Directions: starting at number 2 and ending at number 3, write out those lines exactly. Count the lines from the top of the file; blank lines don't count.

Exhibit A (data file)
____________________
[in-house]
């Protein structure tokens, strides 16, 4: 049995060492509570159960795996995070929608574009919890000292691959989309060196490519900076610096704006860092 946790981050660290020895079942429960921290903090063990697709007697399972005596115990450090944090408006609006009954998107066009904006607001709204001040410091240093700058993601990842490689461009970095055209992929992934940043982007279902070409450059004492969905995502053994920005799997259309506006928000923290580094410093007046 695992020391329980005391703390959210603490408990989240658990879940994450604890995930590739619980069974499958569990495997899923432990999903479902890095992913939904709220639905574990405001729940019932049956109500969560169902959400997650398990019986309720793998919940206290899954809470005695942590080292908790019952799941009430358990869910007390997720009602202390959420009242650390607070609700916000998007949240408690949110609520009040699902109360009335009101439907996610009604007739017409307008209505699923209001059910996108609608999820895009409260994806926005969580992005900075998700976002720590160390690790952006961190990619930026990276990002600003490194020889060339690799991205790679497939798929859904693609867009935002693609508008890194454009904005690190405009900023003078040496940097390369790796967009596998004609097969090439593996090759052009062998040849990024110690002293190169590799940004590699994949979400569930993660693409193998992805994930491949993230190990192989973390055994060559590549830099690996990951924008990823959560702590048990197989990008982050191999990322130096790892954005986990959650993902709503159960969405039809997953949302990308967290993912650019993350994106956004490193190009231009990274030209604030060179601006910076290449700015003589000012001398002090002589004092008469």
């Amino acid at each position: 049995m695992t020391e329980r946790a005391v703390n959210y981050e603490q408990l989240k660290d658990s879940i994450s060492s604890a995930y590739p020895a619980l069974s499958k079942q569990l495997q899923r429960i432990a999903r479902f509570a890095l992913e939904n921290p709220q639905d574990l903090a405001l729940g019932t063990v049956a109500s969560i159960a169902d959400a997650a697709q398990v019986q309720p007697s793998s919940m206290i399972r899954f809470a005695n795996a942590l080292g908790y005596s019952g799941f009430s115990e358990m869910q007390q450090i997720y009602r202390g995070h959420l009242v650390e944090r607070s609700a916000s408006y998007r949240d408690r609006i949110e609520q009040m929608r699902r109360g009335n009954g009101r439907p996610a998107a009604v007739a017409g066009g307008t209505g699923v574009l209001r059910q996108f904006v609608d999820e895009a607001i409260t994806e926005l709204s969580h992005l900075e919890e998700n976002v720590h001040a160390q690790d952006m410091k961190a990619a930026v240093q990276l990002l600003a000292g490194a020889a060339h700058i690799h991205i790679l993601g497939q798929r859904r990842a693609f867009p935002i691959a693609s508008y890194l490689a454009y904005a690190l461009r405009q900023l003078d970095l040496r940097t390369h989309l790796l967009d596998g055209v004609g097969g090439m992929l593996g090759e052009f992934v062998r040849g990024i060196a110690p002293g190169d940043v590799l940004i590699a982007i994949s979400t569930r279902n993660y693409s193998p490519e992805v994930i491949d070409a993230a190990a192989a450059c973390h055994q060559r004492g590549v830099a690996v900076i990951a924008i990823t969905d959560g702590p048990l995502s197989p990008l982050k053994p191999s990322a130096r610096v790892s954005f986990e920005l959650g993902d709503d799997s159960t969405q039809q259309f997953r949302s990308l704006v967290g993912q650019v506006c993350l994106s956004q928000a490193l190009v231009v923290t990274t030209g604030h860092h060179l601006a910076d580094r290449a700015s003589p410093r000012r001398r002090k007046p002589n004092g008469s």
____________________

């Protein structure tokens, strides 16, 4: 049995060492509570159960795996995070929608574009919890000292691959989309060196490519900076610096704006860092 946790981050660290020895079942429960921290903090063990697709007697399972005596115990450090944090408006609006009954998107066009904006607001709204001040410091240093700058993601990842490689461009970095055209992929992934940043982007279902070409450059004492969905995502053994920005799997259309506006928000923290580094410093007046 695992020391329980005391703390959210603490408990989240658990879940994450604890995930590739619980069974499958569990495997899923432990999903479902890095992913939904709220639905574990405001729940019932049956109500969560169902959400997650398990019986309720793998919940206290899954809470005695942590080292908790019952799941009430358990869910007390997720009602202390959420009242650390607070609700916000998007949240408690949110609520009040699902109360009335009101439907996610009604007739017409307008209505699923209001059910996108609608999820895009409260994806926005969580992005900075998700976002720590160390690790952006961190990619930026990276990002600003490194020889060339690799991205790679497939798929859904693609867009935002693609508008890194454009904005690190405009900023003078040496940097390369790796967009596998004609097969090439593996090759052009062998040849990024110690002293190169590799940004590699994949979400569930993660693409193998992805994930491949993230190990192989973390055994060559590549830099690996990951924008990823959560702590048990197989990008982050191999990322130096790892954005986990959650993902709503159960969405039809997953949302990308967290993912650019993350994106956004490193190009231009990274030209604030060179601006910076290449700015003589000012001398002090002589004092008469």
């Amino acid at each position: 049995m695992t020391e329980r946790a005391v703390n959210y981050e603490q408990l989240k660290d658990s879940i994450s060492s604890a995930y590739p020895a619980l069974s499958k079942q569990l495997q899923r429960i432990a999903r479902f509570a890095l992913e939904n921290p709220q639905d574990l903090a405001l729940g019932t063990v049956a109500s969560i159960a169902d959400a997650a697709q398990v019986q309720p007697s793998s919940m206290i399972r899954f809470a005695n795996a942590l080292g908790y005596s019952g799941f009430s115990e358990m869910q007390q450090i997720y009602r202390g995070h959420l009242v650390e944090r607070s609700a916000s408006y998007r949240d408690r609006i949110e609520q009040m929608r699902r109360g009335n009954g009101r439907p996610a998107a009604v007739a017409g066009g307008t209505g699923v574009l209001r059910q996108f904006v609608d999820e895009a607001i409260t994806e926005l709204s969580h992005l900075e919890e998700n976002v720590h001040a160390q690790d952006m410091k961190a990619a930026v240093q990276l990002l600003a000292g490194a020889a060339h700058i690799h991205i790679l993601g497939q798929r859904r990842a693609f867009p935002i691959a693609s508008y890194l490689a454009y904005a690190l461009r405009q900023l003078d970095l040496r940097t390369h989309l790796l967009d596998g055209v004609g097969g090439m992929l593996g090759e052009f992934v062998r040849g990024i060196a110690p002293g190169d940043v590799l940004i590699a982007i994949s979400t569930r279902n993660y693409s193998p490519e992805v994930i491949d070409a993230a190990a192989a450059c973390h055994q060559r004492g590549v830099a690996v900076i990951a924008i990823t969905d959560g702590p048990l995502s197989p990008l982050k053994p191999s990322a130096r610096v790892s954005f986990e920005l959650g993902d709503d799997s159960t969405q039809q259309f997953r949302s990308l704006v967290g993912q650019v506006c993350l994106s956004q928000a490193l190009v231009v923290t990274t030209g604030h860092h060179l601006a910076d580094r290449a700015s003589p410093r000012r001398r002090k007046p002589n004092g008469s």